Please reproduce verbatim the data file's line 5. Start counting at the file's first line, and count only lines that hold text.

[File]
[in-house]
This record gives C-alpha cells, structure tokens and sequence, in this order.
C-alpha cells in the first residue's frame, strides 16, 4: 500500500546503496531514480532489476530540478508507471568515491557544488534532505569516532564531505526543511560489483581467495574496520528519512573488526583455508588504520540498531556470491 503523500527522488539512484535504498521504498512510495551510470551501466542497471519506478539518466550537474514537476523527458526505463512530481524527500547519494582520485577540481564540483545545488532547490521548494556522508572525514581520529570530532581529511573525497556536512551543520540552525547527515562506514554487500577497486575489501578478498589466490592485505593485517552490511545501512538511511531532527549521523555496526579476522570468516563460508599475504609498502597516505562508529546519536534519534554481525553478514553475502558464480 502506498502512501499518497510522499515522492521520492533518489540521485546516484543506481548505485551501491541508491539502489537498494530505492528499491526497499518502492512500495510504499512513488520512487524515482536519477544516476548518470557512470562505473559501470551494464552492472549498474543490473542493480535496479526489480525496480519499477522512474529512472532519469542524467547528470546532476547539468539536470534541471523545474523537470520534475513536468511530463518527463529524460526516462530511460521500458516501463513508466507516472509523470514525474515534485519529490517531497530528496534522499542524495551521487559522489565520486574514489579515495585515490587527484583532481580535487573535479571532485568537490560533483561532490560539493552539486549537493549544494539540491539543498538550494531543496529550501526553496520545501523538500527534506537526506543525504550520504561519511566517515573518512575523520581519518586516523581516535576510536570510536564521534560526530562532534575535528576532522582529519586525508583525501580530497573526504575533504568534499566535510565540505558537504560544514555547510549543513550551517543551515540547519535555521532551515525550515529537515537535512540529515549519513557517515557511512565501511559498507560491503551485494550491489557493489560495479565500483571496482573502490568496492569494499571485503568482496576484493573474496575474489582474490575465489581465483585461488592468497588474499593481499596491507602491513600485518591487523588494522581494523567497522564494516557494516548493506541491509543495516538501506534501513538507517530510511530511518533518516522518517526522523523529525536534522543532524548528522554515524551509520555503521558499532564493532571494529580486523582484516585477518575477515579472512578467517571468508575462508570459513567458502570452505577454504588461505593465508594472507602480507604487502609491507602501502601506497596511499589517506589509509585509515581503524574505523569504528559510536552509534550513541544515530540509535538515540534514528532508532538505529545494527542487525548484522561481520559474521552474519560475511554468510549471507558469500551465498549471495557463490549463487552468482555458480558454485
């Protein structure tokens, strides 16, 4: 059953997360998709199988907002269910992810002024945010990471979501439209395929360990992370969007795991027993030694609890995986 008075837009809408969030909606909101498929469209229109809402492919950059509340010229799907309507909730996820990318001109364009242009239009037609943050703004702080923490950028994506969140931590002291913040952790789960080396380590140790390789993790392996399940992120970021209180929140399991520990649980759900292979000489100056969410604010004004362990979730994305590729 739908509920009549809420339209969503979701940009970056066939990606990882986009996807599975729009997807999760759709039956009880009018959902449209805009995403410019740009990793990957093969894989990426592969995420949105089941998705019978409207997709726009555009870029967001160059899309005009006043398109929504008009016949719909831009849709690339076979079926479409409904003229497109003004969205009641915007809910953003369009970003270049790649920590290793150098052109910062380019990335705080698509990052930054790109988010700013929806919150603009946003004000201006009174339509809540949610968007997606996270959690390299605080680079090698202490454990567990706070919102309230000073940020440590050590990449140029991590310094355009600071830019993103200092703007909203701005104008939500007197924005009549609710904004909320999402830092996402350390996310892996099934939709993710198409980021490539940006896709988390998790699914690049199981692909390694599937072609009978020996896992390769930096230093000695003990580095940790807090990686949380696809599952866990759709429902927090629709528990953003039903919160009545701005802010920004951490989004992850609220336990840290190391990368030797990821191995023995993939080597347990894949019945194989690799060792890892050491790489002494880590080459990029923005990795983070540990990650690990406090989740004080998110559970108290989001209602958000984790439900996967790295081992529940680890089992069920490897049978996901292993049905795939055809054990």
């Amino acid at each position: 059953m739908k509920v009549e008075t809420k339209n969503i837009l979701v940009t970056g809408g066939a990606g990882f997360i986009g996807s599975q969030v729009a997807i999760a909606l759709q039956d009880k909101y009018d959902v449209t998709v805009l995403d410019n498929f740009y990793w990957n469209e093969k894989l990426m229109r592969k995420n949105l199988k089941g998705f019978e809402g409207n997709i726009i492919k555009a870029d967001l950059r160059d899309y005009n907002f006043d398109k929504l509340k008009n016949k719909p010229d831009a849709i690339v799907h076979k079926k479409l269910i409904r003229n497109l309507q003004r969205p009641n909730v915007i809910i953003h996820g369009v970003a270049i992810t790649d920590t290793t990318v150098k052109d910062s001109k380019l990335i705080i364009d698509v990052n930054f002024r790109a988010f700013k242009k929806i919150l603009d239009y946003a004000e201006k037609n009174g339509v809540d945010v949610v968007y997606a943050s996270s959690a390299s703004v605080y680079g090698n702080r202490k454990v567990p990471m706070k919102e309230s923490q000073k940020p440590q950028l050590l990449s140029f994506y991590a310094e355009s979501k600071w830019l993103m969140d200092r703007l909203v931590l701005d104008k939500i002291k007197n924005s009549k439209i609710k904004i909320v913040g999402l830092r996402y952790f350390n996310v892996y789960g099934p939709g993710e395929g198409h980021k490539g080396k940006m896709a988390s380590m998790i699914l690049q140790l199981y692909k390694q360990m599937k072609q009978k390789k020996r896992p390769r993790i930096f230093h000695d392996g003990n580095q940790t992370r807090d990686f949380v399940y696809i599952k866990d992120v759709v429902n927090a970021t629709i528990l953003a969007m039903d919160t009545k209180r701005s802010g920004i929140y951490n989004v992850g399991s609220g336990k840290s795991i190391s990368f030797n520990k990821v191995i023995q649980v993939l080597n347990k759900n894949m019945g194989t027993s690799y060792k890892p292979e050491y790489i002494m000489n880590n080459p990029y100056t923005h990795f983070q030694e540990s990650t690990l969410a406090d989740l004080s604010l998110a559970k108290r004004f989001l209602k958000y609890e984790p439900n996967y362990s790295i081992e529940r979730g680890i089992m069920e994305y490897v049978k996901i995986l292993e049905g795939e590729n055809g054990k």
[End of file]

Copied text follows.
């Amino acid at each position: 059953m739908k509920v009549e008075t809420k339209n969503i837009l979701v940009t970056g809408g066939a990606g990882f997360i986009g996807s599975q969030v729009a997807i999760a909606l759709q039956d009880k909101y009018d959902v449209t998709v805009l995403d410019n498929f740009y990793w990957n469209e093969k894989l990426m229109r592969k995420n949105l199988k089941g998705f019978e809402g409207n997709i726009i492919k555009a870029d967001l950059r160059d899309y005009n907002f006043d398109k929504l509340k008009n016949k719909p010229d831009a849709i690339v799907h076979k079926k479409l269910i409904r003229n497109l309507q003004r969205p009641n909730v915007i809910i953003h996820g369009v970003a270049i992810t790649d920590t290793t990318v150098k052109d910062s001109k380019l990335i705080i364009d698509v990052n930054f002024r790109a988010f700013k242009k929806i919150l603009d239009y946003a004000e201006k037609n009174g339509v809540d945010v949610v968007y997606a943050s996270s959690a390299s703004v605080y680079g090698n702080r202490k454990v567990p990471m706070k919102e309230s923490q000073k940020p440590q950028l050590l990449s140029f994506y991590a310094e355009s979501k600071w830019l993103m969140d200092r703007l909203v931590l701005d104008k939500i002291k007197n924005s009549k439209i609710k904004i909320v913040g999402l830092r996402y952790f350390n996310v892996y789960g099934p939709g993710e395929g198409h980021k490539g080396k940006m896709a988390s380590m998790i699914l690049q140790l199981y692909k390694q360990m599937k072609q009978k390789k020996r896992p390769r993790i930096f230093h000695d392996g003990n580095q940790t992370r807090d990686f949380v399940y696809i599952k866990d992120v759709v429902n927090a970021t629709i528990l953003a969007m039903d919160t009545k209180r701005s802010g920004i929140y951490n989004v992850g399991s609220g336990k840290s795991i190391s990368f030797n520990k990821v191995i023995q649980v993939l080597n347990k759900n894949m019945g194989t027993s690799y060792k890892p292979e050491y790489i002494m000489n880590n080459p990029y100056t923005h990795f983070q030694e540990s990650t690990l969410a406090d989740l004080s604010l998110a559970k108290r004004f989001l209602k958000y609890e984790p439900n996967y362990s790295i081992e529940r979730g680890i089992m069920e994305y490897v049978k996901i995986l292993e049905g795939e590729n055809g054990k």